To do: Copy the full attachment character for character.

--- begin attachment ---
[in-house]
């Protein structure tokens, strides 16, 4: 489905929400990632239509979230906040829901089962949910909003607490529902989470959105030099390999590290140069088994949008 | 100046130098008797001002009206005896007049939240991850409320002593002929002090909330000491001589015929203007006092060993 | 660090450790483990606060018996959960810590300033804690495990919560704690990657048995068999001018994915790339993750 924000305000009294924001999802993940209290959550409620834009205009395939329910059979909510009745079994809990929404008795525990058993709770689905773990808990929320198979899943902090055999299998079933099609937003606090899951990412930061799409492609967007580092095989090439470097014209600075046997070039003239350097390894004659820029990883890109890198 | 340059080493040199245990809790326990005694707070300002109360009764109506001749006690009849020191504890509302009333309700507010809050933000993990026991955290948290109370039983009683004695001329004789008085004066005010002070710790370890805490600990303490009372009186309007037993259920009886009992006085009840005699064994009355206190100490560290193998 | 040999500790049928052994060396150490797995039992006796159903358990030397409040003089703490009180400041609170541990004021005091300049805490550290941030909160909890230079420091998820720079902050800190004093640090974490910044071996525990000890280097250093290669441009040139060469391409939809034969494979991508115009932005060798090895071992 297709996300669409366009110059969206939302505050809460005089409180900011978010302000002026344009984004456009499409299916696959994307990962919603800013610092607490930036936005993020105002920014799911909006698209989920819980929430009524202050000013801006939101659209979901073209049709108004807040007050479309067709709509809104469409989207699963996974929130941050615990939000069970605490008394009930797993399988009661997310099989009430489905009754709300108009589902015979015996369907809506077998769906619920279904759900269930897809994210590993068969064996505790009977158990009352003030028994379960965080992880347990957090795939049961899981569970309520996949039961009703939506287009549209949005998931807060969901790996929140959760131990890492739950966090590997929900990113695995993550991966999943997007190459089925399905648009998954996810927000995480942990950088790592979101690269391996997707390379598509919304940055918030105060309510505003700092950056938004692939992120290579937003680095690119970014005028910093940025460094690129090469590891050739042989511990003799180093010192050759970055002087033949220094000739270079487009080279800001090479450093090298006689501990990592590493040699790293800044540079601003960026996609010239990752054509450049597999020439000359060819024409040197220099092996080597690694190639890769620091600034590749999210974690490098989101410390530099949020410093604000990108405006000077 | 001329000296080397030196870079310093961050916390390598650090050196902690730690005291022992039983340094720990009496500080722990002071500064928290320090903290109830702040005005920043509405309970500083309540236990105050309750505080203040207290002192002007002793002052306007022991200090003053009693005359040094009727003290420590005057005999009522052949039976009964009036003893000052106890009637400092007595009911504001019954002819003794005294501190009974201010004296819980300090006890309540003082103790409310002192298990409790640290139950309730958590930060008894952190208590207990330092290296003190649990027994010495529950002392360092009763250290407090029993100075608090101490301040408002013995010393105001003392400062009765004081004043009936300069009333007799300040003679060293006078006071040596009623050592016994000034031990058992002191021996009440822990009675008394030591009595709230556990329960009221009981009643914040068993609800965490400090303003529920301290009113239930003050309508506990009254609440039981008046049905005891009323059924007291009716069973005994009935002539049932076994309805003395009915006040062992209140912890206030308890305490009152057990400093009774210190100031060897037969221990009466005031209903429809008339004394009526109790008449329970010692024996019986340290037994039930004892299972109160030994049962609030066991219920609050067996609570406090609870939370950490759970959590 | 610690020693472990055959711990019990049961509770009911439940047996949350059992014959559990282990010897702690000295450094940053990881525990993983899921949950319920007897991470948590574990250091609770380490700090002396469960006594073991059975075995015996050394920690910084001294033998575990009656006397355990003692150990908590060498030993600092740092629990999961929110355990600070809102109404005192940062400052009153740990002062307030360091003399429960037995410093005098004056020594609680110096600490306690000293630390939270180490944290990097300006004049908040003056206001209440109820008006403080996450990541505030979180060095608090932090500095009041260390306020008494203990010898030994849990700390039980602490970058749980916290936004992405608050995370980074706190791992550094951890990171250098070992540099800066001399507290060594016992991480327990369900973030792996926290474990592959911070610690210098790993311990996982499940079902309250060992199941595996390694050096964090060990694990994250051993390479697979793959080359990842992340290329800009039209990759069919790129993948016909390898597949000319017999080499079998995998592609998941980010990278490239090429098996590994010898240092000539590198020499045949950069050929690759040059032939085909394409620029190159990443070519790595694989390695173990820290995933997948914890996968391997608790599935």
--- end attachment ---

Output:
[in-house]
């Protein structure tokens, strides 16, 4: 489905929400990632239509979230906040829901089962949910909003607490529902989470959105030099390999590290140069088994949008 | 100046130098008797001002009206005896007049939240991850409320002593002929002090909330000491001589015929203007006092060993 | 660090450790483990606060018996959960810590300033804690495990919560704690990657048995068999001018994915790339993750 924000305000009294924001999802993940209290959550409620834009205009395939329910059979909510009745079994809990929404008795525990058993709770689905773990808990929320198979899943902090055999299998079933099609937003606090899951990412930061799409492609967007580092095989090439470097014209600075046997070039003239350097390894004659820029990883890109890198 | 340059080493040199245990809790326990005694707070300002109360009764109506001749006690009849020191504890509302009333309700507010809050933000993990026991955290948290109370039983009683004695001329004789008085004066005010002070710790370890805490600990303490009372009186309007037993259920009886009992006085009840005699064994009355206190100490560290193998 | 040999500790049928052994060396150490797995039992006796159903358990030397409040003089703490009180400041609170541990004021005091300049805490550290941030909160909890230079420091998820720079902050800190004093640090974490910044071996525990000890280097250093290669441009040139060469391409939809034969494979991508115009932005060798090895071992 297709996300669409366009110059969206939302505050809460005089409180900011978010302000002026344009984004456009499409299916696959994307990962919603800013610092607490930036936005993020105002920014799911909006698209989920819980929430009524202050000013801006939101659209979901073209049709108004807040007050479309067709709509809104469409989207699963996974929130941050615990939000069970605490008394009930797993399988009661997310099989009430489905009754709300108009589902015979015996369907809506077998769906619920279904759900269930897809994210590993068969064996505790009977158990009352003030028994379960965080992880347990957090795939049961899981569970309520996949039961009703939506287009549209949005998931807060969901790996929140959760131990890492739950966090590997929900990113695995993550991966999943997007190459089925399905648009998954996810927000995480942990950088790592979101690269391996997707390379598509919304940055918030105060309510505003700092950056938004692939992120290579937003680095690119970014005028910093940025460094690129090469590891050739042989511990003799180093010192050759970055002087033949220094000739270079487009080279800001090479450093090298006689501990990592590493040699790293800044540079601003960026996609010239990752054509450049597999020439000359060819024409040197220099092996080597690694190639890769620091600034590749999210974690490098989101410390530099949020410093604000990108405006000077 | 001329000296080397030196870079310093961050916390390598650090050196902690730690005291022992039983340094720990009496500080722990002071500064928290320090903290109830702040005005920043509405309970500083309540236990105050309750505080203040207290002192002007002793002052306007022991200090003053009693005359040094009727003290420590005057005999009522052949039976009964009036003893000052106890009637400092007595009911504001019954002819003794005294501190009974201010004296819980300090006890309540003082103790409310002192298990409790640290139950309730958590930060008894952190208590207990330092290296003190649990027994010495529950002392360092009763250290407090029993100075608090101490301040408002013995010393105001003392400062009765004081004043009936300069009333007799300040003679060293006078006071040596009623050592016994000034031990058992002191021996009440822990009675008394030591009595709230556990329960009221009981009643914040068993609800965490400090303003529920301290009113239930003050309508506990009254609440039981008046049905005891009323059924007291009716069973005994009935002539049932076994309805003395009915006040062992209140912890206030308890305490009152057990400093009774210190100031060897037969221990009466005031209903429809008339004394009526109790008449329970010692024996019986340290037994039930004892299972109160030994049962609030066991219920609050067996609570406090609870939370950490759970959590 | 610690020693472990055959711990019990049961509770009911439940047996949350059992014959559990282990010897702690000295450094940053990881525990993983899921949950319920007897991470948590574990250091609770380490700090002396469960006594073991059975075995015996050394920690910084001294033998575990009656006397355990003692150990908590060498030993600092740092629990999961929110355990600070809102109404005192940062400052009153740990002062307030360091003399429960037995410093005098004056020594609680110096600490306690000293630390939270180490944290990097300006004049908040003056206001209440109820008006403080996450990541505030979180060095608090932090500095009041260390306020008494203990010898030994849990700390039980602490970058749980916290936004992405608050995370980074706190791992550094951890990171250098070992540099800066001399507290060594016992991480327990369900973030792996926290474990592959911070610690210098790993311990996982499940079902309250060992199941595996390694050096964090060990694990994250051993390479697979793959080359990842992340290329800009039209990759069919790129993948016909390898597949000319017999080499079998995998592609998941980010990278490239090429098996590994010898240092000539590198020499045949950069050929690759040059032939085909394409620029190159990443070519790595694989390695173990820290995933997948914890996968391997608790599935």